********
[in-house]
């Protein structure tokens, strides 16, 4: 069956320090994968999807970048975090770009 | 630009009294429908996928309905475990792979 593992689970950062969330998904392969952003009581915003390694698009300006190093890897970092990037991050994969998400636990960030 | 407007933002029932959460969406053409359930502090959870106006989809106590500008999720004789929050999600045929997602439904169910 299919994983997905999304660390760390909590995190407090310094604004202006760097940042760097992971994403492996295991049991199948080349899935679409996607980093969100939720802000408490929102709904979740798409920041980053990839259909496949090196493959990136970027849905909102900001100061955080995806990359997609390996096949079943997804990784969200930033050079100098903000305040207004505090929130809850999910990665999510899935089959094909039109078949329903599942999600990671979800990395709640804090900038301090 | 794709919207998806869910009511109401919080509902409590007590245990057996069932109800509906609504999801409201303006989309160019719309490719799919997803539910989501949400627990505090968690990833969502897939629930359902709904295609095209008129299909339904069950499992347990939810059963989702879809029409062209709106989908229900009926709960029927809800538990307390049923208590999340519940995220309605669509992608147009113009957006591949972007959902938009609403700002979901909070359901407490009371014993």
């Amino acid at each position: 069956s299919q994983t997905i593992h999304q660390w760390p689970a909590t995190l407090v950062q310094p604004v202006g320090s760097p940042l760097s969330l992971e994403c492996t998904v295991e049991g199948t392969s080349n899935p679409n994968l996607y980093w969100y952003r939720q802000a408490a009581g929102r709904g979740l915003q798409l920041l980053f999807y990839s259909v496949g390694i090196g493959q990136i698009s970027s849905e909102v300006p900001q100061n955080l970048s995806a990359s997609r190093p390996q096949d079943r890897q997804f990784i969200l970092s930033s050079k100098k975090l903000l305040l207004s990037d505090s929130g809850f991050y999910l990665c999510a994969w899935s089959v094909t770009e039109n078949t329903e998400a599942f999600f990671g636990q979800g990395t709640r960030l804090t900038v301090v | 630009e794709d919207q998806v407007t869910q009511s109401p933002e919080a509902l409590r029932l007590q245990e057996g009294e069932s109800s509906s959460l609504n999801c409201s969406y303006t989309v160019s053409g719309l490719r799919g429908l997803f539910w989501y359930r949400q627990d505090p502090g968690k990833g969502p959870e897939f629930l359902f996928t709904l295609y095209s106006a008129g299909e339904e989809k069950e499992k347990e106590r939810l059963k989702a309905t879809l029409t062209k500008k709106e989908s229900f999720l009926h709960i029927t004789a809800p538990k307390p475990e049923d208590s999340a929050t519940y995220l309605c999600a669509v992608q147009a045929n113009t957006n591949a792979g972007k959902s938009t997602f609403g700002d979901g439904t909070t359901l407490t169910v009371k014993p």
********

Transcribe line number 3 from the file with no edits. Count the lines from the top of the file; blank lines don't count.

């Amino acid at each position: 069956s299919q994983t997905i593992h999304q660390w760390p689970a909590t995190l407090v950062q310094p604004v202006g320090s760097p940042l760097s969330l992971e994403c492996t998904v295991e049991g199948t392969s080349n899935p679409n994968l996607y980093w969100y952003r939720q802000a408490a009581g929102r709904g979740l915003q798409l920041l980053f999807y990839s259909v496949g390694i090196g493959q990136i698009s970027s849905e909102v300006p900001q100061n955080l970048s995806a990359s997609r190093p390996q096949d079943r890897q997804f990784i969200l970092s930033s050079k100098k975090l903000l305040l207004s990037d505090s929130g809850f991050y999910l990665c999510a994969w899935s089959v094909t770009e039109n078949t329903e998400a599942f999600f990671g636990q979800g990395t709640r960030l804090t900038v301090v | 630009e794709d919207q998806v407007t869910q009511s109401p933002e919080a509902l409590r029932l007590q245990e057996g009294e069932s109800s509906s959460l609504n999801c409201s969406y303006t989309v160019s053409g719309l490719r799919g429908l997803f539910w989501y359930r949400q627990d505090p502090g968690k990833g969502p959870e897939f629930l359902f996928t709904l295609y095209s106006a008129g299909e339904e989809k069950e499992k347990e106590r939810l059963k989702a309905t879809l029409t062209k500008k709106e989908s229900f999720l009926h709960i029927t004789a809800p538990k307390p475990e049923d208590s999340a929050t519940y995220l309605c999600a669509v992608q147009a045929n113009t957006n591949a792979g972007k959902s938009t997602f609403g700002d979901g439904t909070t359901l407490t169910v009371k014993p």